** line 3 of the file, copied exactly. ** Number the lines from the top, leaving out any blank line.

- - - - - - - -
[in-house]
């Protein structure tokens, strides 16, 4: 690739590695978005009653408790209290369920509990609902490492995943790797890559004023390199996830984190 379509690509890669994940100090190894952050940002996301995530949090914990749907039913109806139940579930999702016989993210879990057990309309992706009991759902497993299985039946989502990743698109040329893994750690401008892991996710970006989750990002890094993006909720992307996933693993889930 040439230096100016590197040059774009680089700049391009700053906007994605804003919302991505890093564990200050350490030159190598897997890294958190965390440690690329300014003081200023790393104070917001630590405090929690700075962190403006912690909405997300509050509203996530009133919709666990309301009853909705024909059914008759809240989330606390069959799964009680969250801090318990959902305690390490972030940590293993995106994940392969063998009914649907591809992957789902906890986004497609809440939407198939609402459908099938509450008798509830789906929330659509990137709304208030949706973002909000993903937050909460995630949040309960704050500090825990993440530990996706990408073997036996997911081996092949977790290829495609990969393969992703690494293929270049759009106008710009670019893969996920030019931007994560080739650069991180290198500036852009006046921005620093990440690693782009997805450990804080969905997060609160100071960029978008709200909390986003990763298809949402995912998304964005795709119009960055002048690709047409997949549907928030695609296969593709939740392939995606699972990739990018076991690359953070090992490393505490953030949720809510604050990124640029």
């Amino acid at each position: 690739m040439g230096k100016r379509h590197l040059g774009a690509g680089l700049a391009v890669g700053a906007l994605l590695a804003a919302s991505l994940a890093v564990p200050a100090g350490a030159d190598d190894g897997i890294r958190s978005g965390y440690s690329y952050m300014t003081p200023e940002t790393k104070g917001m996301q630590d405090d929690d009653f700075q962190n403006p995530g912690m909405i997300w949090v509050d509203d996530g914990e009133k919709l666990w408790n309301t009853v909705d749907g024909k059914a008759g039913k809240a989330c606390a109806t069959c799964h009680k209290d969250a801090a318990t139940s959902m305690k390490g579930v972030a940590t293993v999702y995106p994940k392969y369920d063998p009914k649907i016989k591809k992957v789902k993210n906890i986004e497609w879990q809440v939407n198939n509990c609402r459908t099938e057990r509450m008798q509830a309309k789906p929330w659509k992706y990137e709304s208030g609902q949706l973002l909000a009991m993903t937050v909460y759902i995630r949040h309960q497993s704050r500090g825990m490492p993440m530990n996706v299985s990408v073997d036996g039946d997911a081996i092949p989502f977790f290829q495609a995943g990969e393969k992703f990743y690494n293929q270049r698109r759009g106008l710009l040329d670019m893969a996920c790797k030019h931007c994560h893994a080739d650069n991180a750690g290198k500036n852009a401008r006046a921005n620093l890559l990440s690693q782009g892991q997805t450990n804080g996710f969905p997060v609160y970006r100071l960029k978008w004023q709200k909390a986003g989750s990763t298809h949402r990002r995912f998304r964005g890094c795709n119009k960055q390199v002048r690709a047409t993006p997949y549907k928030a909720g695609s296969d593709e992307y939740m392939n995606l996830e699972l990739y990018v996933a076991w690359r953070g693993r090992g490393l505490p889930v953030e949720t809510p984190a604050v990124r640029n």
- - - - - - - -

């Amino acid at each position: 690739m040439g230096k100016r379509h590197l040059g774009a690509g680089l700049a391009v890669g700053a906007l994605l590695a804003a919302s991505l994940a890093v564990p200050a100090g350490a030159d190598d190894g897997i890294r958190s978005g965390y440690s690329y952050m300014t003081p200023e940002t790393k104070g917001m996301q630590d405090d929690d009653f700075q962190n403006p995530g912690m909405i997300w949090v509050d509203d996530g914990e009133k919709l666990w408790n309301t009853v909705d749907g024909k059914a008759g039913k809240a989330c606390a109806t069959c799964h009680k209290d969250a801090a318990t139940s959902m305690k390490g579930v972030a940590t293993v999702y995106p994940k392969y369920d063998p009914k649907i016989k591809k992957v789902k993210n906890i986004e497609w879990q809440v939407n198939n509990c609402r459908t099938e057990r509450m008798q509830a309309k789906p929330w659509k992706y990137e709304s208030g609902q949706l973002l909000a009991m993903t937050v909460y759902i995630r949040h309960q497993s704050r500090g825990m490492p993440m530990n996706v299985s990408v073997d036996g039946d997911a081996i092949p989502f977790f290829q495609a995943g990969e393969k992703f990743y690494n293929q270049r698109r759009g106008l710009l040329d670019m893969a996920c790797k030019h931007c994560h893994a080739d650069n991180a750690g290198k500036n852009a401008r006046a921005n620093l890559l990440s690693q782009g892991q997805t450990n804080g996710f969905p997060v609160y970006r100071l960029k978008w004023q709200k909390a986003g989750s990763t298809h949402r990002r995912f998304r964005g890094c795709n119009k960055q390199v002048r690709a047409t993006p997949y549907k928030a909720g695609s296969d593709e992307y939740m392939n995606l996830e699972l990739y990018v996933a076991w690359r953070g693993r090992g490393l505490p889930v953030e949720t809510p984190a604050v990124r640029n």